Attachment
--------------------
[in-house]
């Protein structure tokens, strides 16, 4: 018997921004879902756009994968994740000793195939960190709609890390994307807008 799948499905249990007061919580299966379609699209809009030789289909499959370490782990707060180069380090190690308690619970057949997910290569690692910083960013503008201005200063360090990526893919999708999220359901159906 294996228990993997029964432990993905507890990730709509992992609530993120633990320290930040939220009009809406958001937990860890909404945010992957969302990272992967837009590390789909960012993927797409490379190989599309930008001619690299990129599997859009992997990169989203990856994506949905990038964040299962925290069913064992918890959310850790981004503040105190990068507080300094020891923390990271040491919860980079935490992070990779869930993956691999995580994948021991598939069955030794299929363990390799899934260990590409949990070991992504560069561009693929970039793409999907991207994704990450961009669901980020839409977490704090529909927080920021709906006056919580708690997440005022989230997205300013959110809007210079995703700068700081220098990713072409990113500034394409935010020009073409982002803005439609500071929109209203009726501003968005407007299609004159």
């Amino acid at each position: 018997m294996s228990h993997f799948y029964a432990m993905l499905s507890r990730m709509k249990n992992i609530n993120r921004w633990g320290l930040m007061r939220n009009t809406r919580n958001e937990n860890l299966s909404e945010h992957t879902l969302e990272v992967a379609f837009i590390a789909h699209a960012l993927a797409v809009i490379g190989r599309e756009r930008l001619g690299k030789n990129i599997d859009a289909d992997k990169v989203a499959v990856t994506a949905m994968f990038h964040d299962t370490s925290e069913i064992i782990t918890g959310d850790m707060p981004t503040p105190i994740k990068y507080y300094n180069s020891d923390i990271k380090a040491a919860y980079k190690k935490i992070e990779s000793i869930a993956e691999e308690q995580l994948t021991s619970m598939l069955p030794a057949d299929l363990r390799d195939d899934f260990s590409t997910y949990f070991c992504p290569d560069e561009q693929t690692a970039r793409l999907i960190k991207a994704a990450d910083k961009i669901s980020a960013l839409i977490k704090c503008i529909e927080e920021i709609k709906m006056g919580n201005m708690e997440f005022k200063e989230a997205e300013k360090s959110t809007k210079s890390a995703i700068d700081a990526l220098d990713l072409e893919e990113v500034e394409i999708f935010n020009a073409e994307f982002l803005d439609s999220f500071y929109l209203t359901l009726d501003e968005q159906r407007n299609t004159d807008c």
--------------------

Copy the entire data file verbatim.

[in-house]
């Protein structure tokens, strides 16, 4: 018997921004879902756009994968994740000793195939960190709609890390994307807008 799948499905249990007061919580299966379609699209809009030789289909499959370490782990707060180069380090190690308690619970057949997910290569690692910083960013503008201005200063360090990526893919999708999220359901159906 294996228990993997029964432990993905507890990730709509992992609530993120633990320290930040939220009009809406958001937990860890909404945010992957969302990272992967837009590390789909960012993927797409490379190989599309930008001619690299990129599997859009992997990169989203990856994506949905990038964040299962925290069913064992918890959310850790981004503040105190990068507080300094020891923390990271040491919860980079935490992070990779869930993956691999995580994948021991598939069955030794299929363990390799899934260990590409949990070991992504560069561009693929970039793409999907991207994704990450961009669901980020839409977490704090529909927080920021709906006056919580708690997440005022989230997205300013959110809007210079995703700068700081220098990713072409990113500034394409935010020009073409982002803005439609500071929109209203009726501003968005407007299609004159």
């Amino acid at each position: 018997m294996s228990h993997f799948y029964a432990m993905l499905s507890r990730m709509k249990n992992i609530n993120r921004w633990g320290l930040m007061r939220n009009t809406r919580n958001e937990n860890l299966s909404e945010h992957t879902l969302e990272v992967a379609f837009i590390a789909h699209a960012l993927a797409v809009i490379g190989r599309e756009r930008l001619g690299k030789n990129i599997d859009a289909d992997k990169v989203a499959v990856t994506a949905m994968f990038h964040d299962t370490s925290e069913i064992i782990t918890g959310d850790m707060p981004t503040p105190i994740k990068y507080y300094n180069s020891d923390i990271k380090a040491a919860y980079k190690k935490i992070e990779s000793i869930a993956e691999e308690q995580l994948t021991s619970m598939l069955p030794a057949d299929l363990r390799d195939d899934f260990s590409t997910y949990f070991c992504p290569d560069e561009q693929t690692a970039r793409l999907i960190k991207a994704a990450d910083k961009i669901s980020a960013l839409i977490k704090c503008i529909e927080e920021i709609k709906m006056g919580n201005m708690e997440f005022k200063e989230a997205e300013k360090s959110t809007k210079s890390a995703i700068d700081a990526l220098d990713l072409e893919e990113v500034e394409i999708f935010n020009a073409e994307f982002l803005d439609s999220f500071y929109l209203t359901l009726d501003e968005q159906r407007n299609t004159d807008c």